……the arts in ceremonial contexts have very many functions identity feasibility life cycles, relief of stress foster cooperation maintain social harmony etc etc…..

………so they question a neuroaesthetic approach to art….

…….they suggest instead a not in of the arts as ‘things that people do’……..

We suggest that it is profitable to consider the arts not as objects (paintings,

songs), qualities of objects (beauty, consonance), cues to sensory-cognitive preferences,

or passive registrations of sensory/cognitive stimuli, but as behaviors of

artification—things that people do. Over several decades, one of us [ED] has gradually

refined such a concept (Dissanayake, 1988, 1992, 2000, in press). Artification

(originally called “making special”) refers to the universally observed penchant

of human individuals (and groups) to “make ordinary reality extraordinary”

(Dissanayake, 1992, p. 49).

ritualisation as part of art

…..ritualisation and artification……….

Briefly, ritualized

behaviors are communicative displays that take ordinary, unremarkable behaviors

drawn from everyday life (e.g., preening, nest building, pecking for food) and use

them in an altered manner and novel context in order to communicate something

entirely different from their original source

…altered by a)simplified – formalised stereotyped or patterned b)repeated c) exaggerated d) elaborated e) manipulation of expectation

These alterations or operations

serve to attract attention to and sustain interest in the new message, which is often

concerned with aggression or courtship.

……….they make the point that artification (the things enumerated above) has not only an aesthetic effect but also a cognitive one………

mainly to generate a new signification for something compared with

its ordinary meaning or use. For example, ornamentation of objects like weapons or

vessels is a way of giving them special power: the placement of a crucifix in a new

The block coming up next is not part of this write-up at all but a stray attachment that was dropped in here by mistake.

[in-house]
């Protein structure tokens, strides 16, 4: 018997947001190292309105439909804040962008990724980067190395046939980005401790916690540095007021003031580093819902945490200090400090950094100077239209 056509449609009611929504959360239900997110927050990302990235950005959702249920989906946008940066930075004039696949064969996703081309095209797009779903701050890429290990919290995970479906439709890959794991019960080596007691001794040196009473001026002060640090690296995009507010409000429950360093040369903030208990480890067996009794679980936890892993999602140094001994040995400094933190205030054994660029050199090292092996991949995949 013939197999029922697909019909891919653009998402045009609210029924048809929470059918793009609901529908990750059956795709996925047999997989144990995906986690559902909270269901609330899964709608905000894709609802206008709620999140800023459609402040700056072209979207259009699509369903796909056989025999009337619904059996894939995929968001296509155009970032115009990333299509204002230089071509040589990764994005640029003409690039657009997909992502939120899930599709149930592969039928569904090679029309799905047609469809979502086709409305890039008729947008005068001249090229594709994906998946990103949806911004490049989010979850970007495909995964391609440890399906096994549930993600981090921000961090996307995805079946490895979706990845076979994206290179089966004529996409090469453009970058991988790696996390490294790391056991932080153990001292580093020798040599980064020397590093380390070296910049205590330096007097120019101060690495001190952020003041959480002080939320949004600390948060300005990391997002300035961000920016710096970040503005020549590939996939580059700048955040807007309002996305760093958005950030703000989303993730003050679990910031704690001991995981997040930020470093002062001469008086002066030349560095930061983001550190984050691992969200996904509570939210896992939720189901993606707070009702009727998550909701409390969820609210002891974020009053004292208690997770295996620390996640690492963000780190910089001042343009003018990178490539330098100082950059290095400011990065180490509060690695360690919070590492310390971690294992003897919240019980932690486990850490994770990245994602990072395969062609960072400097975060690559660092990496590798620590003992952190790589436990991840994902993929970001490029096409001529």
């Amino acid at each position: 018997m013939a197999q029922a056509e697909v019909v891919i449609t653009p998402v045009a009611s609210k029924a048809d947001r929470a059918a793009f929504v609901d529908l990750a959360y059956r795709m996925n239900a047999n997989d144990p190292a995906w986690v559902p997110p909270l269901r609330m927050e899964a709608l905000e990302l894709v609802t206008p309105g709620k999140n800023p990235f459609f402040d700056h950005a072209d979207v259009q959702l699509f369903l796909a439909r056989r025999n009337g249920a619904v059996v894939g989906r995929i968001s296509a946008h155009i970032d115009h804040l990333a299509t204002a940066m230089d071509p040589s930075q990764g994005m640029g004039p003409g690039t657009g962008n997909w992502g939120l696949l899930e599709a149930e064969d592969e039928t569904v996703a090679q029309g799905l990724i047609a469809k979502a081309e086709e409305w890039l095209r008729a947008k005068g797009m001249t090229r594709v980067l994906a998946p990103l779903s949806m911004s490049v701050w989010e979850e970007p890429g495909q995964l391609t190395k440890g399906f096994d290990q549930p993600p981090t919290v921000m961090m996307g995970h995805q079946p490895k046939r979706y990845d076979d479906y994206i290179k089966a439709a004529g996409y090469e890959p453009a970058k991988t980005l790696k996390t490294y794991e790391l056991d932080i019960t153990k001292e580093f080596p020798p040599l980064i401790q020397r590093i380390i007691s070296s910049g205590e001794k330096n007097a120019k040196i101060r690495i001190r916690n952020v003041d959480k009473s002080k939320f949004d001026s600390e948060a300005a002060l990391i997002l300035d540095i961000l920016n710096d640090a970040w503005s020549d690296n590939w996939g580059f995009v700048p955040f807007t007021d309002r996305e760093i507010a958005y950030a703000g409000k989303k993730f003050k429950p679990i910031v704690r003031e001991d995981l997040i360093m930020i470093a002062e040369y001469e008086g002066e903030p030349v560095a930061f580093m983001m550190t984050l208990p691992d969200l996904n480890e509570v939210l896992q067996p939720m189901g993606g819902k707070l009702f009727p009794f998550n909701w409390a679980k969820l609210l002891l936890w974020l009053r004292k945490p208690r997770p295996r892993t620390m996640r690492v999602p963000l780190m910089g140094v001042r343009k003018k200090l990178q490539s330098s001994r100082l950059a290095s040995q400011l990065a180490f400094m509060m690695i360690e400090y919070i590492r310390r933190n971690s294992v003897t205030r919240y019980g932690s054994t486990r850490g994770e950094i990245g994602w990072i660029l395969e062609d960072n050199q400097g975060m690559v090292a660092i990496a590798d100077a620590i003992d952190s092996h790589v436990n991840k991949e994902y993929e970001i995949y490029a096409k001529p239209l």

church is a way of sanctifying and protecting it, and the utterance of special texts like

prayers or incantations is a way of making contact with remote deities. Hence, the

emphases that underlie the “alterations” of artification involve not only changes

in context or performance properties such as repetition and exaggeration but include

cognitive changes in the signification and function of an object or event. Arts

behaviors are among the most important mechanisms that link ritual practices with

cognitive belief systems

note that interactions between mother and child rely on features of ratification mothers

….diss says that this coordinated dibasic behaviour evolved because od ‘the obstetric dilemma’ of 2 million years ago with bipedalism = narrower pelvis conflicted with enlarged brains and skulls……..


(2000; in press) suggests that human sensitivity to and competence for the operations

of artification originated phylogenetically in evolved interactions between ancestral

mothers and their immature infants.

…..need for a theory of emotion……

……….brown/diss define emotions….:

responses to events or objects in the environment,

driven by appraisals of goodness or badness

strongly tied to goaldriven

motivational states important for survival,

….also focus and BET….


……….four foci outcomes objects agency social interaction

2) Objects. The second category deals with valenced reactions to the aspects of

objects and events. Importantly for this volume, it is this category that comprises the

aesthetic emotions, spanning the range from liking/attraction to disliking/disgust.

This is also the category that is invoked when people discuss preferences and taste.

Hence, feelings of aesthetic attraction, whether for a face, a food item, a melody, or a

building, fall into this category, as do negative-valenced counterparts such as hate

and disgust. Regarding neuroaesthetics, it is telling that the basic emotion theory

does not contain a positive-valenced aesthetic term (e.g., attraction, liking, love),

only the negative-valenced emotion of disgust.

Aesthetic emotions are unquestionably an integral part of the arts, but they are

neither necessary nor sufficient to characterize them. Thus, a narrow focus on

aesthetic responses is ultimately a distraction from the larger picture of what the arts

are about. Finally, to the extent that the arts are perceived as rewarding, this is not so

only because artworks are appealing objects. There is a wide variety of rewarding

emotions that occur when people create and experience art apart from simply

object-based emotions, including the pleasure of social communion and the moral

zeal of common cause.